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2013 Fukuoka International Marathon Preview

by Brett Larner



Japan’s last top-level marathon of the year takes place this Sunday with the 67th running of the historic Fukuoka International Marathon. In recent weeks Fukuoka has been hit by some high-level withdrawals including 2010 New York City Marathon winner Gebre Gebremariam (Ethiopia), last year’s Fukuoka runner-up Hiroyuki Horibata (Team Asahi Kasei) and 2008 Tokyo Marathon winner Viktor Rothlin (Switzerland), but with four of last year's top six returning it looks set to be a very close-matched and exciting race up front.

Defending champion Joseph Gitau (Kenya/Team JFE Steel) returns as the fastest man in the field with the 2:06:58 time he set last year. In his only recent race, the Oct. 27 Hiroshima Corporate Ekiden, Gitau ran 19:21 for 6.60 km to finish only 4th on the stage nearly a minute behind the winner, and with little else to go on he has to be viewed as a question mark coming in to Fukuoka. His strongest competition should be 2007 World Championships 10000 m bronze medalist Martin Mathathi (Kenya/Suzuki Hamamatsu AC). Mathathi made an abortive marathon debut in Fukuoka last year, looking fine but abruptly dropping out late in the race when he was unable to cope with the momentum of the surge thrown in by Horibata and carried by Gitau. With another year behind him he should be in it for 1st place.  Polish national record holder Henryk Szost is the next-best man on the list with his 2:07:39 at last year’s Lake Biwa Mainichi Marathon, and with a 2:08:42 for 3rd in Fukuoka last year he should be a solid podium contender.   But if Japan’s big two have anything to say about it that won't be enough for the win.

Those big two are the star independents who have double-handedly revitalized Japanese men's marathoning, Arata Fujiwara (Miki House) and Yuki Kawauchi (Saitama Pref. Gov’t). Fujiwara has not run a marathon since jumping into last year’s Fukuoka on a month’s training and subsequently getting injured, but following altitude training in St. Moritz, Switzerland over the summer he was a strong 4th at the Great North Run followed two weeks later by a win at the Hakodate Half Marathon. After Hakodate he suffered some overtraining issues, but since the beginning of November his training has been flawless and he is optimistically predicting a time under his PB of 2:07:48. If he does it he will be only the second Japanese man to break 2:08 more than once and may well have the chance to become the first Japanese man to win Fukuoka since 2005 World Championships bronze medalist Tsuyoshi Ogata (Team Chugoku Denryoku) back in 2004.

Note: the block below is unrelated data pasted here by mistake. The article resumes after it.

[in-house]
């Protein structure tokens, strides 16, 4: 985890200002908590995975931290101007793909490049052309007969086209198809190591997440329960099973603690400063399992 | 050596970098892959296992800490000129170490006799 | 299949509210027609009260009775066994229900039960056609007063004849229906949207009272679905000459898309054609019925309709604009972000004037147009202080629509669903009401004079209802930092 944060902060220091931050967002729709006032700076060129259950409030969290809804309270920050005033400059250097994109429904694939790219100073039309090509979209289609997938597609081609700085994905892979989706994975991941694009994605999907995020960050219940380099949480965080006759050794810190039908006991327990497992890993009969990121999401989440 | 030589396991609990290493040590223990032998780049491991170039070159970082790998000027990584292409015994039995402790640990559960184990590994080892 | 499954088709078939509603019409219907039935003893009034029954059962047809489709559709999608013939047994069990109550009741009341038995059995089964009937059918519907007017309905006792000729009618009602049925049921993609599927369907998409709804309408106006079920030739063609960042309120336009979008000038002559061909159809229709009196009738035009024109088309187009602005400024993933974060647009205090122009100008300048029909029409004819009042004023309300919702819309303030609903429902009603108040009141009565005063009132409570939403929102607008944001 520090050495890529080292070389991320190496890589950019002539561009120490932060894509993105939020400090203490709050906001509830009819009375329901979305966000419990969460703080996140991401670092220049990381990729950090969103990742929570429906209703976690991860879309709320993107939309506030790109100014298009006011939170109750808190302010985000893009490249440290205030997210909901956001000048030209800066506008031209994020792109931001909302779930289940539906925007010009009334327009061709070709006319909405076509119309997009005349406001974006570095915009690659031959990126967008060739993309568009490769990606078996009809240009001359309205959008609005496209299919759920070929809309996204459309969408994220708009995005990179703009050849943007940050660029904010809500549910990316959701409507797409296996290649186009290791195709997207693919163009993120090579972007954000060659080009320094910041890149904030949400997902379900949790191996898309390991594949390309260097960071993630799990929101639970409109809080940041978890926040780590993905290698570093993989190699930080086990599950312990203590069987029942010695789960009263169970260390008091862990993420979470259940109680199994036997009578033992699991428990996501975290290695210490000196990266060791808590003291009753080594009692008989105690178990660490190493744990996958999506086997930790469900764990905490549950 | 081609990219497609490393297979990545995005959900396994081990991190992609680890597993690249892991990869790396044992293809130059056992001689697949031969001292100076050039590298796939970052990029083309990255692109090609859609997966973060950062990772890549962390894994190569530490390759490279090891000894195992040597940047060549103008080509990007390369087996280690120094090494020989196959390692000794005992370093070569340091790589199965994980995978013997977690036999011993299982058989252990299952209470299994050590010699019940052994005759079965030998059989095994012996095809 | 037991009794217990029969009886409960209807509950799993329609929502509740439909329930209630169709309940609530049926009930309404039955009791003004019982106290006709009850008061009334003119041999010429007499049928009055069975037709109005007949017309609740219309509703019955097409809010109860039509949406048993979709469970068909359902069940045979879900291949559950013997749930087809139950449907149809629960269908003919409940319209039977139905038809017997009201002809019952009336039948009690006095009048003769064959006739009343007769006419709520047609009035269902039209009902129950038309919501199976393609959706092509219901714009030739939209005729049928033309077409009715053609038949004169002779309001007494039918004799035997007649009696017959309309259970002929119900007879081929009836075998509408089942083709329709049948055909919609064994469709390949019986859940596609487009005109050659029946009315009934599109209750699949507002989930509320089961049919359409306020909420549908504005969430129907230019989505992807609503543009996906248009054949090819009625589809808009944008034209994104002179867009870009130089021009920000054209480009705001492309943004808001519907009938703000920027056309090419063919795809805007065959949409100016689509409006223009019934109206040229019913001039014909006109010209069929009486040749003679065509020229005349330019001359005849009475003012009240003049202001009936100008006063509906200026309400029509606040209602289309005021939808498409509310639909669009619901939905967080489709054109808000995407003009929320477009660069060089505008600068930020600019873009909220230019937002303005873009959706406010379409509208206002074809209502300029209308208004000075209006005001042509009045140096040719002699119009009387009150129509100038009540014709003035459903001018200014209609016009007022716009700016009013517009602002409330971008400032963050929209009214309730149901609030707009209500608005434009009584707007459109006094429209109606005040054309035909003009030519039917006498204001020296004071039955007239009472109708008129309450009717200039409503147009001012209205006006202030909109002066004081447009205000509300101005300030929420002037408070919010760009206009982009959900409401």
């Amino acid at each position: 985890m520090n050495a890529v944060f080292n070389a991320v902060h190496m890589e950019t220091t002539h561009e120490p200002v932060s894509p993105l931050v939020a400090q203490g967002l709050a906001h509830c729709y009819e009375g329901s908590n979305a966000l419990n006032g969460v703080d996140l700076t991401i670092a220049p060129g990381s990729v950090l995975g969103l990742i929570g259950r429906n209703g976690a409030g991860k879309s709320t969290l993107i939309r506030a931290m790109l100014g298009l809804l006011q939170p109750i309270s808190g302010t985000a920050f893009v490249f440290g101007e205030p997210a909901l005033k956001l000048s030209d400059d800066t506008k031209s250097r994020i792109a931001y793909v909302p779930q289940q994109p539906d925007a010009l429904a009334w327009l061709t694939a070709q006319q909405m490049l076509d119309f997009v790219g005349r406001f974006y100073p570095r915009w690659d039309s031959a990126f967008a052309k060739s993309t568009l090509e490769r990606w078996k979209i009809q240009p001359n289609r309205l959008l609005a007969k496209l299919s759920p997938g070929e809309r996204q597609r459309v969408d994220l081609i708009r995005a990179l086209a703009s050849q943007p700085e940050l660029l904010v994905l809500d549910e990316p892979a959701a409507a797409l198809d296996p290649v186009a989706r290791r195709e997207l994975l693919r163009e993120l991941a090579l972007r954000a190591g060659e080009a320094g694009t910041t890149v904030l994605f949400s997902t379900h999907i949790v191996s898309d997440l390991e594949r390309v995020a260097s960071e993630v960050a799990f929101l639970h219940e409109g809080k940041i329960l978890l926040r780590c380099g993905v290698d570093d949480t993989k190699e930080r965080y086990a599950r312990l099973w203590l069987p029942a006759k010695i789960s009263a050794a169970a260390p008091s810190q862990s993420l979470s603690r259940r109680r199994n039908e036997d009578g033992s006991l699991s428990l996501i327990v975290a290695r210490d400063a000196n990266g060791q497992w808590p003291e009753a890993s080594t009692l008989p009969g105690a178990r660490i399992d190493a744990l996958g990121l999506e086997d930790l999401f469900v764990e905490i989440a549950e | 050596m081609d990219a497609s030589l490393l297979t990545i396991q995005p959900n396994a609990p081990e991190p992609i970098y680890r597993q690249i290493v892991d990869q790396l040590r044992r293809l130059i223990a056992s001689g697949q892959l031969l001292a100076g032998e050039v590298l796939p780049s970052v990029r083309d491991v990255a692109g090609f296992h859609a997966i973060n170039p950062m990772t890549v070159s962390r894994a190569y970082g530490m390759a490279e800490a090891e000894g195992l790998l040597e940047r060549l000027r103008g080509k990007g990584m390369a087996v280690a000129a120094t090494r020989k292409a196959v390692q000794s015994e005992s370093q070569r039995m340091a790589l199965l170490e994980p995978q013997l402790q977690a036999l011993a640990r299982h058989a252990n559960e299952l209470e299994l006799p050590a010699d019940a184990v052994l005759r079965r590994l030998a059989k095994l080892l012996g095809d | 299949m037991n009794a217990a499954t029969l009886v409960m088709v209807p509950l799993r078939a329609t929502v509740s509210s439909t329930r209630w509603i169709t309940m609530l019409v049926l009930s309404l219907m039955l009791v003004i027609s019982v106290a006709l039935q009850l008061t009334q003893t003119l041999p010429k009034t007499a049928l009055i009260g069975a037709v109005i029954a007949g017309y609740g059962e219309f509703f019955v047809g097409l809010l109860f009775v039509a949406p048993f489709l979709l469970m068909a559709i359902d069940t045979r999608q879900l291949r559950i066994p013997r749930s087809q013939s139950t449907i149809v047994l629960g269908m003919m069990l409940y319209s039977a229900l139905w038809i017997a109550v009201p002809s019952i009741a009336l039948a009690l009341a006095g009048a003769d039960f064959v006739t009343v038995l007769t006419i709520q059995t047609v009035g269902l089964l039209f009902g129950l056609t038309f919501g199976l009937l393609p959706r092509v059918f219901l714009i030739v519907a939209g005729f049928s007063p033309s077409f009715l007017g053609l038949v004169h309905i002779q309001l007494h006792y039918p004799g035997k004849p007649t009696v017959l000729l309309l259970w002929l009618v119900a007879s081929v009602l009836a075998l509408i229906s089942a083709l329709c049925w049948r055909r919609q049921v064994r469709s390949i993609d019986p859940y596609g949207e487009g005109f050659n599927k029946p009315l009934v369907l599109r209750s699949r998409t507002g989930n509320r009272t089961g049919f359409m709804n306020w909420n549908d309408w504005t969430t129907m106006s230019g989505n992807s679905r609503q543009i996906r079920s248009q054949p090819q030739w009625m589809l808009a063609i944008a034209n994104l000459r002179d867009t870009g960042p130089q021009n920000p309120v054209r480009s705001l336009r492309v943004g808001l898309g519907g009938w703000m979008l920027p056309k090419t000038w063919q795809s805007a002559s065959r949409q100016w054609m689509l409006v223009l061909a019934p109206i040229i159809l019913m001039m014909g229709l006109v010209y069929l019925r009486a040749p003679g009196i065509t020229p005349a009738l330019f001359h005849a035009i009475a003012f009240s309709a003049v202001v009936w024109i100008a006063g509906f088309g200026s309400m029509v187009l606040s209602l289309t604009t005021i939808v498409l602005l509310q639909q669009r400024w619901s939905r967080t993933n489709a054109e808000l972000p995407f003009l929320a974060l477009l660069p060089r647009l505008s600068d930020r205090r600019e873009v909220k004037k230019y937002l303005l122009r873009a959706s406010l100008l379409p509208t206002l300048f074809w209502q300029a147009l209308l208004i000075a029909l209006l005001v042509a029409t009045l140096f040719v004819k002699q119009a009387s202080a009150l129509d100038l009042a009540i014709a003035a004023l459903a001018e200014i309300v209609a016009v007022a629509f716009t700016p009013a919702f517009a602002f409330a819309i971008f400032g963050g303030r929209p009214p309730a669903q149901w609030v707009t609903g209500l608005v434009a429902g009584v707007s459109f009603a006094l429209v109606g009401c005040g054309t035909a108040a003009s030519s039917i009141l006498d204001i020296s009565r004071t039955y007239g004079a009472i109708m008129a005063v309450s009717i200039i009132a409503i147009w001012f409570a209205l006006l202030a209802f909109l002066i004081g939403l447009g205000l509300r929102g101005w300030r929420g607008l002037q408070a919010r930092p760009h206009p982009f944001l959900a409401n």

Kawauchi has been off more than on since a disappointing run in the Moscow World Championships marathon, but bracketing a so-so 2:12:29 for 11th at the New York City Marathon were a 59:17 clocking for 20 km, equivalent to the second-fastest half marathon time of his career, and a 1:03:06 half marathon, the fourth-best of his career. Kawauchi has said since the summer that his goal in Fukuoka, his tenth marathon so far this year, is to make the Japanese team for next year’s Asian Games and that he will remove himself from consideration for future World Championships and Olympics teams if he fails. He believes a 2:07:30 will be necessary to get there and has spoken confidently this week of reaching that time.  To make the team he will also have to beat Fujiwara, something he has only ever done twice in his career and only once in a marathon.  Let's hope for a replay of Kawauchi vs. Fujiwara's college roommate Kentaro Nakamoto (Team Yasukawa Denki) at Beppu-Oita last February but one second per km faster.



If there is another Japanese man likely to challenge them it is 5000 m and 30 km national record holder Takayuki Matsumiya (Team Konica Minolta). Despite holding the then-world record of 1:28:00 for 30 km, Matsumiya struggled in numerous attempts at the marathon between 2006 and 2011, not breaking 2:10 until Tokyo last year where he ran 2:09:28. At this year’s Tokyo Marathon he improved that to 2:09:14, and if he has really learned to put it together he should on paper at least be able to handle Fujiwara and Kawauchi’s mid-2:07 pace and score one for the corporate league's pride.

Skipping last weekend’s Spanish national championships to get into a faster race, Ayad Lamdassem rounds out the sub-2:10 men having set a best of 2:09:28 in London this year after a failed debut attempt in the cold rain of last year’s Lake Biwa. Other possible front-pace contenders include former Nihon University ace Benjamin Ngandu (Kenya/Team Monteroza), who beat Kawauchi at October’s Takashimadaira 20 km, and Ireland’s Alistair Cragg who looks to complete his first marathon after a string of DNFs.

The Fujiwara-Kawauchi showdown aside, this particular front-pack lineup may not have the star power to excite the marathon world’s fashionistas, but the second pack has enough intrigue to be the kind of well-balanced, multi-faceted race that the Japanese seem to be just about the only ones to have realized makes for something that will appeal to the average TV viewer.  Olympian Reid Coolsaet is back from a broken collarbone to take a shot at the Canadian national record of 2:10:09 set 38 years ago in Fukuoka by the great Jerome Drayton.  Half-marathon national record holder Atsushi Sato (Team Chugoku Denryoku) will run his last marathon before retiring, returning to the site where he ran his best of 2:07:13 against the late Samuel Wanjiru (Kenya/Team Toyota Kyushu) and a then-unknown Deriba Merga (Ethiopia) in 2007.  A solid pack of 2:11-2:14 men including Wanjiru's great high school-era rival Mekubo Mogusu (Kenya/Team Nissin Shokuhin), teammates Takaaki Koda and Satoru Sasaki of Asahi Kasei and Chiharu Takada and Koji Gokaya of Fujiwara's former corporate team JR Higashi Nihon, 2:13 independents Sho Matsumoto and Etsu Miyata who emerged this year from the corporate system to join the growing numbers of marathoners inspired by Fujiwara and Kawauchi to pursue their own careers, and international quartet Andrew Lemoncello (Great Britain), Mark Kenneally (Ireland), Juan Luis Barrios (Mexico) and Carlos Trujillo (U.S.A.) will be looking to make the jump up to the golden A-list.  All told it looks like a great race for anyone who appreciates something more than just the latest -est.